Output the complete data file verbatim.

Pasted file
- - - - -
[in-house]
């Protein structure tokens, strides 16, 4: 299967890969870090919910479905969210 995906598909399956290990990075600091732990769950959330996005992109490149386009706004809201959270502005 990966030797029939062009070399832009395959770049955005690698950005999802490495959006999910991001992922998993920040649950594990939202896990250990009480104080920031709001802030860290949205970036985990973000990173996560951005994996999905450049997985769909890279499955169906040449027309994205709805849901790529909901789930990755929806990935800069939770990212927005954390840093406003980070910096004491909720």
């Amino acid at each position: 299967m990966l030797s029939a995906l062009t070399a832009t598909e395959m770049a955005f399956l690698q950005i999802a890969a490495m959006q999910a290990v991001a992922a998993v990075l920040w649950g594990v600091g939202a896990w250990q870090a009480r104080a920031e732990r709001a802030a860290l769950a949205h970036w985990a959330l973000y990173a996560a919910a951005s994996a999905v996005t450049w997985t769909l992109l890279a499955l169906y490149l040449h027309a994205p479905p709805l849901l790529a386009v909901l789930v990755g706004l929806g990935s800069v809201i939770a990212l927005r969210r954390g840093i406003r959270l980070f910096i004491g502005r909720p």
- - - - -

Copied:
[in-house]
């Protein structure tokens, strides 16, 4: 299967890969870090919910479905969210 995906598909399956290990990075600091732990769950959330996005992109490149386009706004809201959270502005 990966030797029939062009070399832009395959770049955005690698950005999802490495959006999910991001992922998993920040649950594990939202896990250990009480104080920031709001802030860290949205970036985990973000990173996560951005994996999905450049997985769909890279499955169906040449027309994205709805849901790529909901789930990755929806990935800069939770990212927005954390840093406003980070910096004491909720």
């Amino acid at each position: 299967m990966l030797s029939a995906l062009t070399a832009t598909e395959m770049a955005f399956l690698q950005i999802a890969a490495m959006q999910a290990v991001a992922a998993v990075l920040w649950g594990v600091g939202a896990w250990q870090a009480r104080a920031e732990r709001a802030a860290l769950a949205h970036w985990a959330l973000y990173a996560a919910a951005s994996a999905v996005t450049w997985t769909l992109l890279a499955l169906y490149l040449h027309a994205p479905p709805l849901l790529a386009v909901l789930v990755g706004l929806g990935s800069v809201i939770a990212l927005r969210r954390g840093i406003r959270l980070f910096i004491g502005r909720p």